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Chilean government announces its tax reform proposal
July 4, 2022

Through an announcement issued by the Ministry of Finance, Mario Marcel, the government presented the general outlines of its tax reform proposal.

This reform would consist of four bills (two of which would be submitted to Congress during July, and the remaining ones during the fourth quarter), which will be relevant to know in order to analyze the details of this announcement. On our web page ( we will keep you informed of the presentation of these bills, together with the news of their discussion.

The main outlines of this announcement are described below:

Income tax

  • A new disintegrated income tax system (classic tax system) for large companies, which separates the taxation of companies from the taxation of their shareholders. This new system would not affect SMEs or foreign investors residing in countries with double taxation agreements with Chile, for whom an integrated tax system (or dividend imputation tax system) would continue to apply where the corporate income tax is a credit against the withholding tax.
  • To incorporate a tax on dividends distributed to final taxpayers (individuals or foreign residents) at a rate of 22%. In the case of individuals resident in Chile, they may alternatively re-settle this tax, incorporating the dividend to the base of their personal income tax.
  • To reduce the corporate income tax rate from 27% to 25%, and incorporate a new tax called “Development Tax” of 2%, which could be paid by crediting expenditures aimed at improving the company productivity.
  • A new capital gain tax at a 22% tax rate.
  • To limit the use of tax loss carryforwards, to 50% of the net taxable income determined in each year.
  • To incorporate a 1.8% annual rate applicable to retained earnings in investment companies or other holding type of entities that receive income from passive income.
  • To amend the tax regime for investment funds. In particular, it is proposed that: (i) private investment funds become corporate income tax taxpayers (except those investing in venture capital); (ii) public investment funds continue not to be subject to corporate income tax, but that the distribution of dividends to legal entities be subject to such tax; and (iii) contributors residing abroad be taxed according to the general rules.
  • To modify the brackets and rates of the second category and personal income tax, starting with the middle brackets applicable to those with monthly income over US$ 4,200, approx. The new maximum marginal rate would be 43%, which would apply to those with monthly income over US$ 8,400, approx.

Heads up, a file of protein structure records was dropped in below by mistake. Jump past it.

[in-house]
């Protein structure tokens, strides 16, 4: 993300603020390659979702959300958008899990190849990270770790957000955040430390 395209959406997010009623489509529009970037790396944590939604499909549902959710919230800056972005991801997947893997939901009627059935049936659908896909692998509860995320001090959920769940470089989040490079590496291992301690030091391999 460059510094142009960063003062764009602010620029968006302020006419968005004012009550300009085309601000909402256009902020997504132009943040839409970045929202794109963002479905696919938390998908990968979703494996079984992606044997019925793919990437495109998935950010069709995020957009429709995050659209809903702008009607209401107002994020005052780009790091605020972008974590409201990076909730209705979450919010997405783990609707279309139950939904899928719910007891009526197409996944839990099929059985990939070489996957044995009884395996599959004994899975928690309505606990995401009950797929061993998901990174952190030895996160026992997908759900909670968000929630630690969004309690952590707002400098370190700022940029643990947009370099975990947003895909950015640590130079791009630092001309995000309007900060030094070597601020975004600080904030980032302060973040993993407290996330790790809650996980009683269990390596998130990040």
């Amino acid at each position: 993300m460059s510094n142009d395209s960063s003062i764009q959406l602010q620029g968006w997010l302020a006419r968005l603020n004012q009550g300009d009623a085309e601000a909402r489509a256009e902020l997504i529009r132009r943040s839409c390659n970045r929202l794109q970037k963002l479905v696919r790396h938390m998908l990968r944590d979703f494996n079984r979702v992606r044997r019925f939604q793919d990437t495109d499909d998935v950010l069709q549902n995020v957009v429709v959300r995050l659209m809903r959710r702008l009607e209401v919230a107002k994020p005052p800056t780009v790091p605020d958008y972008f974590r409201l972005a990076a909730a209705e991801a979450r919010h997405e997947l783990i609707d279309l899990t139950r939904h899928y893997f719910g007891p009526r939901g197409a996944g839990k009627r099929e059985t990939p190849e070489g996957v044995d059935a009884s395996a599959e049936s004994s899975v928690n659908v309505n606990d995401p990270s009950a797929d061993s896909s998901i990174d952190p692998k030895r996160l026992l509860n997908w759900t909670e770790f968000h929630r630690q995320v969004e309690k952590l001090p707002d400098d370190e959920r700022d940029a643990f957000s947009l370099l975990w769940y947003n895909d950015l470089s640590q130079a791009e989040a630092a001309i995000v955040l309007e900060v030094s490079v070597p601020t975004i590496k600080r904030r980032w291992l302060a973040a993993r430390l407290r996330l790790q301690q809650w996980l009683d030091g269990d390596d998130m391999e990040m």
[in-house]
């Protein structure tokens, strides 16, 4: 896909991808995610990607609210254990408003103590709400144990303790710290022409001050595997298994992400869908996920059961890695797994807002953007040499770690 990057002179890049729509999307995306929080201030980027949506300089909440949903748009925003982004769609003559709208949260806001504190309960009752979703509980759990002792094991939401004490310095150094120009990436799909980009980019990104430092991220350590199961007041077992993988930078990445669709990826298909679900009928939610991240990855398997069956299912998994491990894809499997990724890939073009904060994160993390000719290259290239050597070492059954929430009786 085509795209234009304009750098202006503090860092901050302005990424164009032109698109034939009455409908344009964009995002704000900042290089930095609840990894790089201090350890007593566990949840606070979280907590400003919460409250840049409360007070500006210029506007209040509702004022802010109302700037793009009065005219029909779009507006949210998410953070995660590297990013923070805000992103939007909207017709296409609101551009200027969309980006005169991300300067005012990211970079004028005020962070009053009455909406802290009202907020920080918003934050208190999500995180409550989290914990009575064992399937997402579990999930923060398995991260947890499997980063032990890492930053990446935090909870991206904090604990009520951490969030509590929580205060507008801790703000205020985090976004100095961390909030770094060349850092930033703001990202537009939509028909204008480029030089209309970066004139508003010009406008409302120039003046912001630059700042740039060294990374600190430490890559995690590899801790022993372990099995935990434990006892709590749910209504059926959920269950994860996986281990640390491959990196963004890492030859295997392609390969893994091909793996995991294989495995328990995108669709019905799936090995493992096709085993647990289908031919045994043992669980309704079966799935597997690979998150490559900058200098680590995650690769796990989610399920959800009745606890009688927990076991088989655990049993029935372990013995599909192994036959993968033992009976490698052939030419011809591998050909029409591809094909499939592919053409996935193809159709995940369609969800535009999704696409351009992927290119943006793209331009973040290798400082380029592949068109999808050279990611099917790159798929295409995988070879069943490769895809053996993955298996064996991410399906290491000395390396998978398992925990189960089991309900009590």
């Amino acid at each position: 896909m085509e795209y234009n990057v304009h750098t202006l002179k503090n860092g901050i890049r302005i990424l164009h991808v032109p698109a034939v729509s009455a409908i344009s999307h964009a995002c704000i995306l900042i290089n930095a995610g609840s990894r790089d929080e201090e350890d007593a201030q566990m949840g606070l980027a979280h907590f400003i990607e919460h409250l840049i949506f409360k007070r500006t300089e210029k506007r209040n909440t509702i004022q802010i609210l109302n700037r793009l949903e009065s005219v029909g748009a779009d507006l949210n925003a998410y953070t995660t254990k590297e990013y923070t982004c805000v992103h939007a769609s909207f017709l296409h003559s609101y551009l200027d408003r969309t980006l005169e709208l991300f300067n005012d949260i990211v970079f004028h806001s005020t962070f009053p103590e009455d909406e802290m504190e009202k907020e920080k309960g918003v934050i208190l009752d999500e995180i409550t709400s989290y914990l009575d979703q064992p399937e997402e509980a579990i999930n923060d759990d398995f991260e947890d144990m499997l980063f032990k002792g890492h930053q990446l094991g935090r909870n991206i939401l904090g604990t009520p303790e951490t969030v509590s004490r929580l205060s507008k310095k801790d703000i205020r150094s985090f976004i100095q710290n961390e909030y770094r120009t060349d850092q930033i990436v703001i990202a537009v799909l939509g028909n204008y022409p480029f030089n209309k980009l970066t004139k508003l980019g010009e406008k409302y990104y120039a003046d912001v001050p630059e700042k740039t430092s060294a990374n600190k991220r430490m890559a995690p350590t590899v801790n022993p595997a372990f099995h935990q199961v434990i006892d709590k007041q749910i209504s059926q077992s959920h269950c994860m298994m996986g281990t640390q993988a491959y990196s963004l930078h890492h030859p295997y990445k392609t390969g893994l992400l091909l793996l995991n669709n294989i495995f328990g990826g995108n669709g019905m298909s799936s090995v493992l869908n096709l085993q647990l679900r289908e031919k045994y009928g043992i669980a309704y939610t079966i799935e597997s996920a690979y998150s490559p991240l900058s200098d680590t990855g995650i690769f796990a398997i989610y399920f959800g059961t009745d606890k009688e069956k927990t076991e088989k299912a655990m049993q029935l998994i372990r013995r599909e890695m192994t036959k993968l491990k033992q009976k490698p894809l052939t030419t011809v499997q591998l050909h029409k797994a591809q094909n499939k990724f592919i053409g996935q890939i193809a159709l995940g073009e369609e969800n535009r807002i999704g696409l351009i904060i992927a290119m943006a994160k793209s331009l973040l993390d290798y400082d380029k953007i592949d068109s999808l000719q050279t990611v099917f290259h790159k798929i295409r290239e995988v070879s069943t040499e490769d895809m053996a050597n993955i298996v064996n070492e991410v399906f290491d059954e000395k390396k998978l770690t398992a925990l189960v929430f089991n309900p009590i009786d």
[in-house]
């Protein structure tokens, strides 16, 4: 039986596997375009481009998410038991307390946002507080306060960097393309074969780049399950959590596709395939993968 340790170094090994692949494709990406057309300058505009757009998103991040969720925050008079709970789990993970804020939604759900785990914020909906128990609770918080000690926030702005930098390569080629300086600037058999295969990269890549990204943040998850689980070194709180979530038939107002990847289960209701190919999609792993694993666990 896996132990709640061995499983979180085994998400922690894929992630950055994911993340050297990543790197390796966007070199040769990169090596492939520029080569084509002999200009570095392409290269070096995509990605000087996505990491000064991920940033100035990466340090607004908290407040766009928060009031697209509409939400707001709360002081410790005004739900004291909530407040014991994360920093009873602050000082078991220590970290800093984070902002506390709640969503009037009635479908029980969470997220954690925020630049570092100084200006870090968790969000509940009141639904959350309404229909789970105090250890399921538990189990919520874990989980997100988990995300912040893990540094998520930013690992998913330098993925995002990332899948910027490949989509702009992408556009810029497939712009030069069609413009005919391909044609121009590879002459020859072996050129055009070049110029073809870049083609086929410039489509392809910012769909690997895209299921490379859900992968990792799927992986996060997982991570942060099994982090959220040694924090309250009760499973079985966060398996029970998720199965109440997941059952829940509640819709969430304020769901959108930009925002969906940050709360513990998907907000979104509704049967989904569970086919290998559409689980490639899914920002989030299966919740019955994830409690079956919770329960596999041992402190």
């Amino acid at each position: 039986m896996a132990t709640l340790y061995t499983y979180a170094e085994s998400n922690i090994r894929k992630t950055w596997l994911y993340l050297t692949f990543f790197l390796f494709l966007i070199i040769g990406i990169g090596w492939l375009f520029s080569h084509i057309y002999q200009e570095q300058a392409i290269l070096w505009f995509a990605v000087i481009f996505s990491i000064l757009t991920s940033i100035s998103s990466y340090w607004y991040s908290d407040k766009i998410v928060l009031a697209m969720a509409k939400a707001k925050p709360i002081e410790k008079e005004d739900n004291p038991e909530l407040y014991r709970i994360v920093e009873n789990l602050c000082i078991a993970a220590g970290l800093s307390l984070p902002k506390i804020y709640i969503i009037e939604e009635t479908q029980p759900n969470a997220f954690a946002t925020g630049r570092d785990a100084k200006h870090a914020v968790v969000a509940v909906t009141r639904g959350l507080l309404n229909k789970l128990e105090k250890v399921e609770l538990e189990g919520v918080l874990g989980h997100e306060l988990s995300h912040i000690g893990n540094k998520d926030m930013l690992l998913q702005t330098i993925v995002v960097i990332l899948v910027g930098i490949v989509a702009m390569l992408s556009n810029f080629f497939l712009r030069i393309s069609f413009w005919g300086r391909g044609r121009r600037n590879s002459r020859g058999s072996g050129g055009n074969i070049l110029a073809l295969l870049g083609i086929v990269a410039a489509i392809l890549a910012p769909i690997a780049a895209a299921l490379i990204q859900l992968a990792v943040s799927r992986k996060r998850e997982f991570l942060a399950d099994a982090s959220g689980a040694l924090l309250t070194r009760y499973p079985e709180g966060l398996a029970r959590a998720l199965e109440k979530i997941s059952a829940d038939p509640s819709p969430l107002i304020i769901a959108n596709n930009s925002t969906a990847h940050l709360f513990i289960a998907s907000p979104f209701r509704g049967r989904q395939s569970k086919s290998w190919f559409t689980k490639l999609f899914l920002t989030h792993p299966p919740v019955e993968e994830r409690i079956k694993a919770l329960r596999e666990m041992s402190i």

• To include new personal income tax deductions, such as the expense for rental income (with a cap of US$ 490 approx. per month) and the expense associated with the care of children under 2 years of age and people with severe degrees of dependency (with a cap of US$ 600 approx. per month).
  • Other relevant changes such as modifying the rules for disallowed expenses, appraisal, transfer pricing, among others.

Wealth tax

  • To incorporate a wealth tax, which would be levied on the wealthiest individuals domiciled or resident in Chile.
  • This tax would contemplate progressive rates based on three brackets; (i) assets valued up to US$ 5 million approx. would be exempt from the tax; (ii) the portion of assets valued between US$ 5 and 15 million approx. would be subject to a 1% rate; and (iii) the portion of assets exceeding US$ 15 million would be subject to a 1.8% rate.

Mining royalty

  • To incorporate a new mining royalty, which would apply for mining companies whose production exceeds 50,000 metric tons of fine copper per year.
  • This tax would have two components: (i) ad valorem, whereby a rate would be applied on sales, ranging from 1% to 4%, depending both on annual production and the price of copper; and (ii) profitability, with rates ranging -depending on the price of copper- from 2% to 32% of the companies’ operating income.

Tax exemptions

  • To eliminate the non-taxable income that benefits individuals in relation to the amounts obtained from the rental of housing according to the Decree with force of Law No. 2 of 1959.
  • To limit the presumptive income regime to micro enterprises with income up to US$ 85,000 approx.

Anti-avoidance related measures

  • To modify the general anti-avoidance rule (GAAR) to allow its administrative application by the Chilean IRS.
  • Incorporate a registry of beneficial owners, whereby all companies must inform the Chilean IRS about the individuals or final taxpayers that directly or indirectly with have a participation equal or greater than 10% in their ownership.
  • Creation of the anonymous whistleblower in tax matters.

All these measures together aim to raise additional revenue of around 4% of GDP (i.e., US$ 12 billion approx.) by 2026.

AUTHORS: Jaime Carey, Jessica Power, Manuel José Garcés, Manuel Alcalde.

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